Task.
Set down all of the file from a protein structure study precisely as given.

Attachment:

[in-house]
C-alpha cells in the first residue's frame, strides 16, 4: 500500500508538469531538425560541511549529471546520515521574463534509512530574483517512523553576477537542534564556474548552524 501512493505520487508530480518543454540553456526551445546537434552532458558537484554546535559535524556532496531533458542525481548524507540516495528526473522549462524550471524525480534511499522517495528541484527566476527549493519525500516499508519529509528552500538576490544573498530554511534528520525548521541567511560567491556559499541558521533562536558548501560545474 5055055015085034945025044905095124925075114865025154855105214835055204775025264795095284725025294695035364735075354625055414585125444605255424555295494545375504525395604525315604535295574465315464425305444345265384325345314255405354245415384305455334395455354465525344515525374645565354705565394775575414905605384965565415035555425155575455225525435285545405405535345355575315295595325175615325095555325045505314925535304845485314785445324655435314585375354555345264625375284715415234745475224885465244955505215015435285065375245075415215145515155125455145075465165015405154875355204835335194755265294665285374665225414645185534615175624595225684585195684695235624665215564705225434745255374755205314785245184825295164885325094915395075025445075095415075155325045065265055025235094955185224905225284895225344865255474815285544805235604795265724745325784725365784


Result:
[in-house]
C-alpha cells in the first residue's frame, strides 16, 4: 500500500508538469531538425560541511549529471546520515521574463534509512530574483517512523553576477537542534564556474548552524 501512493505520487508530480518543454540553456526551445546537434552532458558537484554546535559535524556532496531533458542525481548524507540516495528526473522549462524550471524525480534511499522517495528541484527566476527549493519525500516499508519529509528552500538576490544573498530554511534528520525548521541567511560567491556559499541558521533562536558548501560545474 5055055015085034945025044905095124925075114865025154855105214835055204775025264795095284725025294695035364735075354625055414585125444605255424555295494545375504525395604525315604535295574465315464425305444345265384325345314255405354245415384305455334395455354465525344515525374645565354705565394775575414905605384965565415035555425155575455225525435285545405405535345355575315295595325175615325095555325045505314925535304845485314785445324655435314585375354555345264625375284715415234745475224885465244955505215015435285065375245075415215145515155125455145075465165015405154875355204835335194755265294665285374665225414645185534615175624595225684585195684695235624665215564705225434745255374755205314785245184825295164885325094915395075025445075095415075155325045065265055025235094955185224905225284895225344865255474815285544805235604795265724745325784725365784